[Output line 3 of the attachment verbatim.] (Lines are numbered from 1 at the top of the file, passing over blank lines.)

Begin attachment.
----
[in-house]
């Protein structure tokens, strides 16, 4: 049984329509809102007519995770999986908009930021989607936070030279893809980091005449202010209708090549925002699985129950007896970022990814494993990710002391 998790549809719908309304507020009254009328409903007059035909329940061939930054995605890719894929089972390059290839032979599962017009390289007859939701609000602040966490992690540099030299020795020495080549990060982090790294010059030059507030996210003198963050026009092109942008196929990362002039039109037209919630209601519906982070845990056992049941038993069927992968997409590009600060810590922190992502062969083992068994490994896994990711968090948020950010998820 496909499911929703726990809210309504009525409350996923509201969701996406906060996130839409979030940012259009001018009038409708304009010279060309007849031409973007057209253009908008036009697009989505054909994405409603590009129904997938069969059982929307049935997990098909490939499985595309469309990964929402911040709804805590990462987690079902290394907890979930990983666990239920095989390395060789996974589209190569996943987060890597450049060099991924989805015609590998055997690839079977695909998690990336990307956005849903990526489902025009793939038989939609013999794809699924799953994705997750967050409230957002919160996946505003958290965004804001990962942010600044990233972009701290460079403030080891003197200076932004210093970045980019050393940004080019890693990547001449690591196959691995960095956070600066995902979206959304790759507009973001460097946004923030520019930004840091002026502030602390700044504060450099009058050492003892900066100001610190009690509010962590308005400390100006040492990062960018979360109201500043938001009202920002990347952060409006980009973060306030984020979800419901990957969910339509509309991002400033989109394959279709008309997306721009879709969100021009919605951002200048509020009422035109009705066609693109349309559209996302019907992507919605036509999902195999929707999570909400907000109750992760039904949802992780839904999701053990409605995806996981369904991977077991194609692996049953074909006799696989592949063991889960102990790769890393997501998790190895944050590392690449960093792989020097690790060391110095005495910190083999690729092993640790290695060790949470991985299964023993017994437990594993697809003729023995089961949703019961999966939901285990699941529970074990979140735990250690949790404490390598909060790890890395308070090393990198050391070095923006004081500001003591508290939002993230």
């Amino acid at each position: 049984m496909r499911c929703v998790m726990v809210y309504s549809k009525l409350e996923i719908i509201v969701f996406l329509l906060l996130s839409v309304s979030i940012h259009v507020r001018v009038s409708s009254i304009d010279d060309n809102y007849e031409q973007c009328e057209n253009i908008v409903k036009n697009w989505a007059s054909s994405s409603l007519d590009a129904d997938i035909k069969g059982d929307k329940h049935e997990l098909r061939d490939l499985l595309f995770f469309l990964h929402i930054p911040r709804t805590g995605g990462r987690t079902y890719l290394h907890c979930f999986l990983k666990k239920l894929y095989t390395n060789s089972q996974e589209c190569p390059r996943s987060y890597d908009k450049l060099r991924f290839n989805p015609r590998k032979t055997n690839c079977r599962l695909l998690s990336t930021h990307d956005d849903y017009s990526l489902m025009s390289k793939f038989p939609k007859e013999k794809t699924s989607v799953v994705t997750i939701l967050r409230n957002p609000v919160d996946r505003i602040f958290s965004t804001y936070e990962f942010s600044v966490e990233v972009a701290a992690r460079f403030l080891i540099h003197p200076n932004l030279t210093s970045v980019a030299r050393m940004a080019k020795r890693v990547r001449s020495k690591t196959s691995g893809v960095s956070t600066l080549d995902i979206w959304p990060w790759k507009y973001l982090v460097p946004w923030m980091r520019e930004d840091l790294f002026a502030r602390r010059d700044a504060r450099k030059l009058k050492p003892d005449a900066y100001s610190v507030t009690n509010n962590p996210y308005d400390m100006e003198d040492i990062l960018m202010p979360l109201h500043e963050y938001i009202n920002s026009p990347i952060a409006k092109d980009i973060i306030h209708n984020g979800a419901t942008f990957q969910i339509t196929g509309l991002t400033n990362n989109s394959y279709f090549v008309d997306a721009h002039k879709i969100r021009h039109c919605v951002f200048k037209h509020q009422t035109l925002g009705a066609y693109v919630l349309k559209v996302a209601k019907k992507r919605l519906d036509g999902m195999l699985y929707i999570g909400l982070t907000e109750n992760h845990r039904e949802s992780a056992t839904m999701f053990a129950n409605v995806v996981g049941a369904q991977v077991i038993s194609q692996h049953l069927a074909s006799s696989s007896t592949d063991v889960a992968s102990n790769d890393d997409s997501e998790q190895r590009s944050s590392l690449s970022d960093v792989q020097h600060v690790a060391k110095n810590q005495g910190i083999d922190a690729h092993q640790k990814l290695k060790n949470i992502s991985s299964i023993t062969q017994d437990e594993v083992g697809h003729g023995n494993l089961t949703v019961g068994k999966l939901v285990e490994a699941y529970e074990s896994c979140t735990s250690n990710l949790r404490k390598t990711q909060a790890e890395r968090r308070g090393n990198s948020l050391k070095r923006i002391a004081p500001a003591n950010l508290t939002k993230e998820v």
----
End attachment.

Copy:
């Amino acid at each position: 049984m496909r499911c929703v998790m726990v809210y309504s549809k009525l409350e996923i719908i509201v969701f996406l329509l906060l996130s839409v309304s979030i940012h259009v507020r001018v009038s409708s009254i304009d010279d060309n809102y007849e031409q973007c009328e057209n253009i908008v409903k036009n697009w989505a007059s054909s994405s409603l007519d590009a129904d997938i035909k069969g059982d929307k329940h049935e997990l098909r061939d490939l499985l595309f995770f469309l990964h929402i930054p911040r709804t805590g995605g990462r987690t079902y890719l290394h907890c979930f999986l990983k666990k239920l894929y095989t390395n060789s089972q996974e589209c190569p390059r996943s987060y890597d908009k450049l060099r991924f290839n989805p015609r590998k032979t055997n690839c079977r599962l695909l998690s990336t930021h990307d956005d849903y017009s990526l489902m025009s390289k793939f038989p939609k007859e013999k794809t699924s989607v799953v994705t997750i939701l967050r409230n957002p609000v919160d996946r505003i602040f958290s965004t804001y936070e990962f942010s600044v966490e990233v972009a701290a992690r460079f403030l080891i540099h003197p200076n932004l030279t210093s970045v980019a030299r050393m940004a080019k020795r890693v990547r001449s020495k690591t196959s691995g893809v960095s956070t600066l080549d995902i979206w959304p990060w790759k507009y973001l982090v460097p946004w923030m980091r520019e930004d840091l790294f002026a502030r602390r010059d700044a504060r450099k030059l009058k050492p003892d005449a900066y100001s610190v507030t009690n509010n962590p996210y308005d400390m100006e003198d040492i990062l960018m202010p979360l109201h500043e963050y938001i009202n920002s026009p990347i952060a409006k092109d980009i973060i306030h209708n984020g979800a419901t942008f990957q969910i339509t196929g509309l991002t400033n990362n989109s394959y279709f090549v008309d997306a721009h002039k879709i969100r021009h039109c919605v951002f200048k037209h509020q009422t035109l925002g009705a066609y693109v919630l349309k559209v996302a209601k019907k992507r919605l519906d036509g999902m195999l699985y929707i999570g909400l982070t907000e109750n992760h845990r039904e949802s992780a056992t839904m999701f053990a129950n409605v995806v996981g049941a369904q991977v077991i038993s194609q692996h049953l069927a074909s006799s696989s007896t592949d063991v889960a992968s102990n790769d890393d997409s997501e998790q190895r590009s944050s590392l690449s970022d960093v792989q020097h600060v690790a060391k110095n810590q005495g910190i083999d922190a690729h092993q640790k990814l290695k060790n949470i992502s991985s299964i023993t062969q017994d437990e594993v083992g697809h003729g023995n494993l089961t949703v019961g068994k999966l939901v285990e490994a699941y529970e074990s896994c979140t735990s250690n990710l949790r404490k390598t990711q909060a790890e890395r968090r308070g090393n990198s948020l050391k070095r923006i002391a004081p500001a003591n950010l508290t939002k993230e998820v």